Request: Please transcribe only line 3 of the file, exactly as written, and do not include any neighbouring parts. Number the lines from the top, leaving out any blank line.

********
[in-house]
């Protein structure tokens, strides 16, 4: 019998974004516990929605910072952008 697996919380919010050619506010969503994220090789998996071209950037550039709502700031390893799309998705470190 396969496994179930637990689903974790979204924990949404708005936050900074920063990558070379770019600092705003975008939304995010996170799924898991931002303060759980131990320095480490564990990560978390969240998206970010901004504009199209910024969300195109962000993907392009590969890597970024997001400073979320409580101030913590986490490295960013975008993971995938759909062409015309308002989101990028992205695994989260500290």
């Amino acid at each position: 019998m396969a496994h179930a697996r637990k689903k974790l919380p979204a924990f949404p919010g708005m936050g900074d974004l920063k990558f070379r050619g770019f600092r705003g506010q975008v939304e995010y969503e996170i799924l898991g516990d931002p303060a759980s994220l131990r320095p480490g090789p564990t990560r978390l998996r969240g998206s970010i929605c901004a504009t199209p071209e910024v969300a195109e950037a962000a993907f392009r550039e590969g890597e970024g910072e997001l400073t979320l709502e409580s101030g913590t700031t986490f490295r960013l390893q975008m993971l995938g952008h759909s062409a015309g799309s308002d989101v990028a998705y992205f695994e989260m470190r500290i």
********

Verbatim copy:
């Amino acid at each position: 019998m396969a496994h179930a697996r637990k689903k974790l919380p979204a924990f949404p919010g708005m936050g900074d974004l920063k990558f070379r050619g770019f600092r705003g506010q975008v939304e995010y969503e996170i799924l898991g516990d931002p303060a759980s994220l131990r320095p480490g090789p564990t990560r978390l998996r969240g998206s970010i929605c901004a504009t199209p071209e910024v969300a195109e950037a962000a993907f392009r550039e590969g890597e970024g910072e997001l400073t979320l709502e409580s101030g913590t700031t986490f490295r960013l390893q975008m993971l995938g952008h759909s062409a015309g799309s308002d989101v990028a998705y992205f695994e989260m470190r500290i």